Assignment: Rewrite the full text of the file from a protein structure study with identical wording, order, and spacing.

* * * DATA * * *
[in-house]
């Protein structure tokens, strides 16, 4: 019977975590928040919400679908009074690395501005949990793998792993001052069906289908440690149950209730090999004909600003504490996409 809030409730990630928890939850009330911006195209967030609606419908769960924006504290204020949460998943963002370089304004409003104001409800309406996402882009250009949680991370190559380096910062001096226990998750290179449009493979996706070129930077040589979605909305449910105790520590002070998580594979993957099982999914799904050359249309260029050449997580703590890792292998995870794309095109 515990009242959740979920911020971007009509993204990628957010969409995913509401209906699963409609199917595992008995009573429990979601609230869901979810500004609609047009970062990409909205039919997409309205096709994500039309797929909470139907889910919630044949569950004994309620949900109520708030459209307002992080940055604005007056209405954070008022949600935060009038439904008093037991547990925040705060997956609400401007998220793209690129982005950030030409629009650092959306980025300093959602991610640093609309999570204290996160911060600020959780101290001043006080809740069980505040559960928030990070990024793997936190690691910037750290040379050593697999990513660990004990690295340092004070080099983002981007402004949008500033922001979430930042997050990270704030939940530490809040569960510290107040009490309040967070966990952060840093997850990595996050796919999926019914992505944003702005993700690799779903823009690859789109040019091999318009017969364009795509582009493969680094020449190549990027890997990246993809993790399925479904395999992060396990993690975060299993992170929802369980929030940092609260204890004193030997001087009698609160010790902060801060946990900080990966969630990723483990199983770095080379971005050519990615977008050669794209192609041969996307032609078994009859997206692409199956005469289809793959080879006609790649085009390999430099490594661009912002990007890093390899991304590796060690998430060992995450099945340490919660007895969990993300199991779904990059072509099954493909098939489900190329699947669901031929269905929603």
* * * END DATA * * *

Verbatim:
[in-house]
């Protein structure tokens, strides 16, 4: 019977975590928040919400679908009074690395501005949990793998792993001052069906289908440690149950209730090999004909600003504490996409 809030409730990630928890939850009330911006195209967030609606419908769960924006504290204020949460998943963002370089304004409003104001409800309406996402882009250009949680991370190559380096910062001096226990998750290179449009493979996706070129930077040589979605909305449910105790520590002070998580594979993957099982999914799904050359249309260029050449997580703590890792292998995870794309095109 515990009242959740979920911020971007009509993204990628957010969409995913509401209906699963409609199917595992008995009573429990979601609230869901979810500004609609047009970062990409909205039919997409309205096709994500039309797929909470139907889910919630044949569950004994309620949900109520708030459209307002992080940055604005007056209405954070008022949600935060009038439904008093037991547990925040705060997956609400401007998220793209690129982005950030030409629009650092959306980025300093959602991610640093609309999570204290996160911060600020959780101290001043006080809740069980505040559960928030990070990024793997936190690691910037750290040379050593697999990513660990004990690295340092004070080099983002981007402004949008500033922001979430930042997050990270704030939940530490809040569960510290107040009490309040967070966990952060840093997850990595996050796919999926019914992505944003702005993700690799779903823009690859789109040019091999318009017969364009795509582009493969680094020449190549990027890997990246993809993790399925479904395999992060396990993690975060299993992170929802369980929030940092609260204890004193030997001087009698609160010790902060801060946990900080990966969630990723483990199983770095080379971005050519990615977008050669794209192609041969996307032609078994009859997206692409199956005469289809793959080879006609790649085009390999430099490594661009912002990007890093390899991304590796060690998430060992995450099945340490919660007895969990993300199991779904990059072509099954493909098939489900190329699947669901031929269905929603």